A visit to the Islamic Society of the Niagara Frontier

The Rev. Canon Earle King, pastor of Saint Martin-in-the-Fields Episcopal Church in Grand Island, N.Y., put together a program for Lent. Anyone interested could visit four different houses of worship, representing four different faiths. He called the series, “Beyond Our Doors: Understanding Others’ Religions and Cultures.” The program started with a seed of an idea and it grew, and, in the process, the people of Saint Timothy Lutheran Church joined in the project.

On Wednesday, we visited the Islamic Society of the Niagara Frontier, located at 745 Heim Road, Getzville. The visit was wonderful. We were served a delicious meal, which included rice, pita bread, salad a vegetable dish, chicken sausage, a potato dish (it was wrapped in dough), and rice pudding. We were treated like kings and queens by our new friends, some of whom grew up here in western New York and others who came from various parts of the world, including Pakistan, India, Canada, Kuwait, Jordan, etc. 

After our meal, the Imam gave a presentation. An imam is a person who leads prayers in a mosque. Here are some of the things that I learned about Islam.

  • Islam is a monotheistic religion. Muslims worship the same God as Christians and Jews.
  • The definition of “Allah” is “the one who is to be worshiped.”There are five pillars, which describe the main beliefs of Islam.  These pillars are:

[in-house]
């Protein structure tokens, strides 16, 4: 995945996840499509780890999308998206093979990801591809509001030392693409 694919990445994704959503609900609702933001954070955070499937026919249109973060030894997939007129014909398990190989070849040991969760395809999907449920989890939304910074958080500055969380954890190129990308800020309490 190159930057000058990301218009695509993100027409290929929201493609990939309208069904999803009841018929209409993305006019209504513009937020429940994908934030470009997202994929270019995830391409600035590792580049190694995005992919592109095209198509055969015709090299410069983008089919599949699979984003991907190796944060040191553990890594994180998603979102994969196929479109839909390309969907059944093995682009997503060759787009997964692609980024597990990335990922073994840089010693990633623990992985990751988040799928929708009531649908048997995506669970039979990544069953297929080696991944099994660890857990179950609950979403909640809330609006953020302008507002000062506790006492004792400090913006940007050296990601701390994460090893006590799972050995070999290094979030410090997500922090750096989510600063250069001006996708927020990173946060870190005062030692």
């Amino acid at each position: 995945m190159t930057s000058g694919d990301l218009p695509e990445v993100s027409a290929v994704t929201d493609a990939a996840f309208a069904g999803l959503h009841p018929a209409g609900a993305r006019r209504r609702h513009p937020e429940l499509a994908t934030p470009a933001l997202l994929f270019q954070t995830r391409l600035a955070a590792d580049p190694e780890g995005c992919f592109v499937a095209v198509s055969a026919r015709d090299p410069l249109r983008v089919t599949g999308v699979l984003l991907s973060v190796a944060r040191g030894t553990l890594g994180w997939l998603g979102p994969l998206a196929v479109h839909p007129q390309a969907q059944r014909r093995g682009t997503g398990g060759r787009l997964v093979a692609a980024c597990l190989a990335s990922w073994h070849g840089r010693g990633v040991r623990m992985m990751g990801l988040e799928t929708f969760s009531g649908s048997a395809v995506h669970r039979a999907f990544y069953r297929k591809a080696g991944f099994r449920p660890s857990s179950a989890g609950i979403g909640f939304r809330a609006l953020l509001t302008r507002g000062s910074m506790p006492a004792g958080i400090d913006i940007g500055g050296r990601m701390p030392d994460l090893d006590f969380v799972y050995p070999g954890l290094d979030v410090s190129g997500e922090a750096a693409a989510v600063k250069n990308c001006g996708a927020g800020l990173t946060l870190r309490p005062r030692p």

1. faith (iman): There is one God, Allah, and Muhammad is his prophet. In a mosque, there are designs written on the wall in calligraphy. In each of the designs is written a quality of God. The creator is everything. Nothing can exist without the creator. 
  2. prayer (salat): When people pray, the are placing God at the center of their lives. Muslims pray five times a day. They face Mecca when they pray. These prayers are compulsory for all Muslims. The times of the prayers are: a. before dawn (at about 6:15 in the winter and at about 5 a.m. in the summer), b. mid-day, c. when your shadow becomes your size, d. sunset, and e. nighttime. During the prayers, an excerpt of Quran is read. The Quran is the holy book of the Muslims. Even though translations are available, during prayer, the Quran is always read in Arabic. 
  3. Almsgiving/charity (zakat): Giving money to the poor is required and is not optional, the Imam explained. He said, “If you are well fed and your neighbor sleeps hungry, you are not a complete believer.” In addition, hospitality and reaching out to people are important features of the Muslim faith. 
  4. Fasting (sawm): During the month of Ramadan, Muslims fast during daylight hours. There are a few exceptions granted to pregnant women, elderly people, small children, and people who are in poor health. If you are healthy, you do not eat, drink, or have relations with your spouse during daylight hours. Fasting is a discipline and a way to learn fortitude and patience. It brings you closer to the creator.
  5. Pilgrimage (hajj): The pilgrimage for Muslims to travel to Mecca, in Saudi Arabia. The reason for Mecca is that is where the Prophet Muhammad was born. People are encourage to travel to Mecca once in their lifetimes, if they can afford the trip and if they are healthy enough to walk long distances. There are no cars in Mecca. Some people, who have the money but not the health, will finance others to take a pilgrimage that, otherwise, they would not have been able to afford. The Imam said, “I had the privilege to go for the first time last year.”